Prohibited drug found in dietary supplements

Posted 11 December 2019

Piracetam has been touted as a brain-enhancing substance despite poor evidence of its efficacy. Although it is not approved as a drug and is prohibited as a dietary supplement ingredient in the United States, U. S.-based researchers were able to purchase two samples of each of 12 brands of piracetam products online from sellers they identified through a Google search.

Reference: Cohen P and others. Presence of piracetam in cognitive enhancement dietary supplements. JAMA Internal Medicine. doi:, Nov 25, 2019

Five of those brands were labeled as dietary supplements. Chemical analysis revealed that the piracetam content ranged from 85% to 188% of the labeled dosage. The researchers noted that (a) known adverse effects of piracetam include anxiety, insomnia, agitation, depression, drowsiness, and weight gain, and (b) the effects of the doses found, particularly in elderly consumers with poor kidney function are unknown. They concluded:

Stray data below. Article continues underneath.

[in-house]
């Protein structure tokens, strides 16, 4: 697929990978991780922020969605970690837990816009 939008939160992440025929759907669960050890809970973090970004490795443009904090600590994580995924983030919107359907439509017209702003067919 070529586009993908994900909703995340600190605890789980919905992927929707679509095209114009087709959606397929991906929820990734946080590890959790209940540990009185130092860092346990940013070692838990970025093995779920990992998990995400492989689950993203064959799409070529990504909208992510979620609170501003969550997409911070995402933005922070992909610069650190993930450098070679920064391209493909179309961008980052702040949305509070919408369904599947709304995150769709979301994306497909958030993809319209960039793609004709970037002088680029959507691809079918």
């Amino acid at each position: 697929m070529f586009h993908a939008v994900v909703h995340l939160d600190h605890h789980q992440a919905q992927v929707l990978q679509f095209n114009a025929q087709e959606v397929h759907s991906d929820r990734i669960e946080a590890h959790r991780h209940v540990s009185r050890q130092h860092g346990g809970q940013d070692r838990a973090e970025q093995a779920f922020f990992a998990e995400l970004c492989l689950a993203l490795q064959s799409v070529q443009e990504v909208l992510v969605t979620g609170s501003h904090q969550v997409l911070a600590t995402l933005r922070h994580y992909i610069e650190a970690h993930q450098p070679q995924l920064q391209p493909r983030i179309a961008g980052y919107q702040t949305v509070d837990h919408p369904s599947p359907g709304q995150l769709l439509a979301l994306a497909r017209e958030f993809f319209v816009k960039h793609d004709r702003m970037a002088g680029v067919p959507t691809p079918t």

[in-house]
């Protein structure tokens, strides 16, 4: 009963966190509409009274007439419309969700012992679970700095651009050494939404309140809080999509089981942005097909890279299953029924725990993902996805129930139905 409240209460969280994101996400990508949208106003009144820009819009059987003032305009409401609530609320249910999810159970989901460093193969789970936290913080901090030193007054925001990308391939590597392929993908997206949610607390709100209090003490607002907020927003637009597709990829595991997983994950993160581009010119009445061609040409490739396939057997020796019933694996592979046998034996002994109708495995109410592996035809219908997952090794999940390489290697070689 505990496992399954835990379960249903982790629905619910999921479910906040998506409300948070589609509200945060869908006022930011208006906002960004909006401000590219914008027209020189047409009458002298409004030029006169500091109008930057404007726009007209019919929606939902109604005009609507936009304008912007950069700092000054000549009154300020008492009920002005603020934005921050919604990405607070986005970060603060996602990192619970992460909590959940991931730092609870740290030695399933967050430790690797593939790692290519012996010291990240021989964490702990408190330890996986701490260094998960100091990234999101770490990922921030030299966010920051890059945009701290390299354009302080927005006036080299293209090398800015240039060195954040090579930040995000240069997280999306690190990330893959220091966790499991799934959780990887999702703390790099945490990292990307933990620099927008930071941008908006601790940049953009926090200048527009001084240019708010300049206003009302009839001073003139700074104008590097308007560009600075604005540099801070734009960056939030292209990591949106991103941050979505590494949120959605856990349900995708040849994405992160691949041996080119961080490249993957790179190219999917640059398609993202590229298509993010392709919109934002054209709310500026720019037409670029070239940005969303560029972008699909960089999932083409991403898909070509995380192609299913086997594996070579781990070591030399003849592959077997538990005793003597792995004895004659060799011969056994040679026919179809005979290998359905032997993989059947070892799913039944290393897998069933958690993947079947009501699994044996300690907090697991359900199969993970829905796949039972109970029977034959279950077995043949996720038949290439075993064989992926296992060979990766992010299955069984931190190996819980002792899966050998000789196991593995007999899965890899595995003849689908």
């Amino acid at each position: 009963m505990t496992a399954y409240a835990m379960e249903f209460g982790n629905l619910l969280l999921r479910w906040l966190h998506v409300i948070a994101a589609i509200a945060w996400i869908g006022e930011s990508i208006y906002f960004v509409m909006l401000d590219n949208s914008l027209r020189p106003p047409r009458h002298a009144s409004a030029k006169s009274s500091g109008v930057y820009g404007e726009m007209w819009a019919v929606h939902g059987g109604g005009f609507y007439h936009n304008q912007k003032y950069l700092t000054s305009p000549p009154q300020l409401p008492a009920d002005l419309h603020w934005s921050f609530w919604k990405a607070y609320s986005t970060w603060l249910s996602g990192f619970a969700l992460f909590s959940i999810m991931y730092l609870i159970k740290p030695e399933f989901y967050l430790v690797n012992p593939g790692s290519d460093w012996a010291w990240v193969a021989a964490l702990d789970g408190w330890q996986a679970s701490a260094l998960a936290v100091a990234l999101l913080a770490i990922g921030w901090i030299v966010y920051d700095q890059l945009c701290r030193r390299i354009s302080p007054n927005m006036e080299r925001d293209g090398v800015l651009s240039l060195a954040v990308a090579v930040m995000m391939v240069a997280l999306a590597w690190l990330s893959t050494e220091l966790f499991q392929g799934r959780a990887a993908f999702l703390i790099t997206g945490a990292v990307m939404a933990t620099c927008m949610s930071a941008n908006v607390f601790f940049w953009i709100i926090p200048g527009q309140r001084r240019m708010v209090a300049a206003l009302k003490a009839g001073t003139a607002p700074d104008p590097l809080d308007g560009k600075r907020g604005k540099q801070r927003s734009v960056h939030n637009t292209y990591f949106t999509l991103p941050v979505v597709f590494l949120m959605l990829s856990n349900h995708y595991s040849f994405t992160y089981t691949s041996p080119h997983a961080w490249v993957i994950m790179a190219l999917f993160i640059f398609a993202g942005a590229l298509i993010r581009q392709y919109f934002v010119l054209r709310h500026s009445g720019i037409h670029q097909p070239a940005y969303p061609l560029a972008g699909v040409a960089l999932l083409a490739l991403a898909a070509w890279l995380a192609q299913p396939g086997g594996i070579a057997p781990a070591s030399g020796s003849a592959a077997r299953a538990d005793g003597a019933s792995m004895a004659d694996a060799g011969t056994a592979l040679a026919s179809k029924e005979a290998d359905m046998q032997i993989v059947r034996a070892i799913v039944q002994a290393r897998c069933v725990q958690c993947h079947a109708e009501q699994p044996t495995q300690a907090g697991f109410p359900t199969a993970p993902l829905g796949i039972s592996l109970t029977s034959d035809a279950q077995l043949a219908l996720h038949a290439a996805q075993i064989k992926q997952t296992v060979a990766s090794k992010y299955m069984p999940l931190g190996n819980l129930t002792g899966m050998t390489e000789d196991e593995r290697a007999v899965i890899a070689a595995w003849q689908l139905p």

Our findings demonstrate that even after the FDA rejected an application to market piracetam as a new supplement ingredient, the drug was nevertheless introduced into the marketplace. Despite FDA warning letters, the products remain on the market. Until the law governing supplements is reformed such that products adulterated with drugs can be effectively removed from the market, clinicians should advise patients that supplements marketed as cognitive enhancers may contain prohibited drugs at supratherapeutic doses. 

Source: Consumer Health Digest #19-48 December 8 2019

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